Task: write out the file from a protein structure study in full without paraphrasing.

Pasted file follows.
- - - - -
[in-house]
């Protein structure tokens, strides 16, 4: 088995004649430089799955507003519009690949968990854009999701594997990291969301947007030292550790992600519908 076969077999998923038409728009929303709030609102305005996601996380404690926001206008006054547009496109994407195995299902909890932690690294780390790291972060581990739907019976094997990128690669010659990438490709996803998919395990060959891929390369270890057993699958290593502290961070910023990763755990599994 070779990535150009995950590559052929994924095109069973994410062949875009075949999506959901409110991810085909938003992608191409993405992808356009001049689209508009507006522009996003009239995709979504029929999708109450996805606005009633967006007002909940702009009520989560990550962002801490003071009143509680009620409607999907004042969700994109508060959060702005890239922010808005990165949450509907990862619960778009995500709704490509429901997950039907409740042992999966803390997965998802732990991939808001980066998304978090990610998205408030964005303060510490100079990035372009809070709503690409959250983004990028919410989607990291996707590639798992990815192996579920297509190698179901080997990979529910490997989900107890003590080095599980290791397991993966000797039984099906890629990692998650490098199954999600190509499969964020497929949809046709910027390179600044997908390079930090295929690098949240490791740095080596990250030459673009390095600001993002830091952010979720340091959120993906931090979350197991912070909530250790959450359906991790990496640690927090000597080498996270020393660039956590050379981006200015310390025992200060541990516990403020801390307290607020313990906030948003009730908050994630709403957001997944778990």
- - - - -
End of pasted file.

[in-house]
């Protein structure tokens, strides 16, 4: 088995004649430089799955507003519009690949968990854009999701594997990291969301947007030292550790992600519908 076969077999998923038409728009929303709030609102305005996601996380404690926001206008006054547009496109994407195995299902909890932690690294780390790291972060581990739907019976094997990128690669010659990438490709996803998919395990060959891929390369270890057993699958290593502290961070910023990763755990599994 070779990535150009995950590559052929994924095109069973994410062949875009075949999506959901409110991810085909938003992608191409993405992808356009001049689209508009507006522009996003009239995709979504029929999708109450996805606005009633967006007002909940702009009520989560990550962002801490003071009143509680009620409607999907004042969700994109508060959060702005890239922010808005990165949450509907990862619960778009995500709704490509429901997950039907409740042992999966803390997965998802732990991939808001980066998304978090990610998205408030964005303060510490100079990035372009809070709503690409959250983004990028919410989607990291996707590639798992990815192996579920297509190698179901080997990979529910490997989900107890003590080095599980290791397991993966000797039984099906890629990692998650490098199954999600190509499969964020497929949809046709910027390179600044997908390079930090295929690098949240490791740095080596990250030459673009390095600001993002830091952010979720340091959120993906931090979350197991912070909530250790959450359906991790990496640690927090000597080498996270020393660039956590050379981006200015310390025992200060541990516990403020801390307290607020313990906030948003009730908050994630709403957001997944778990």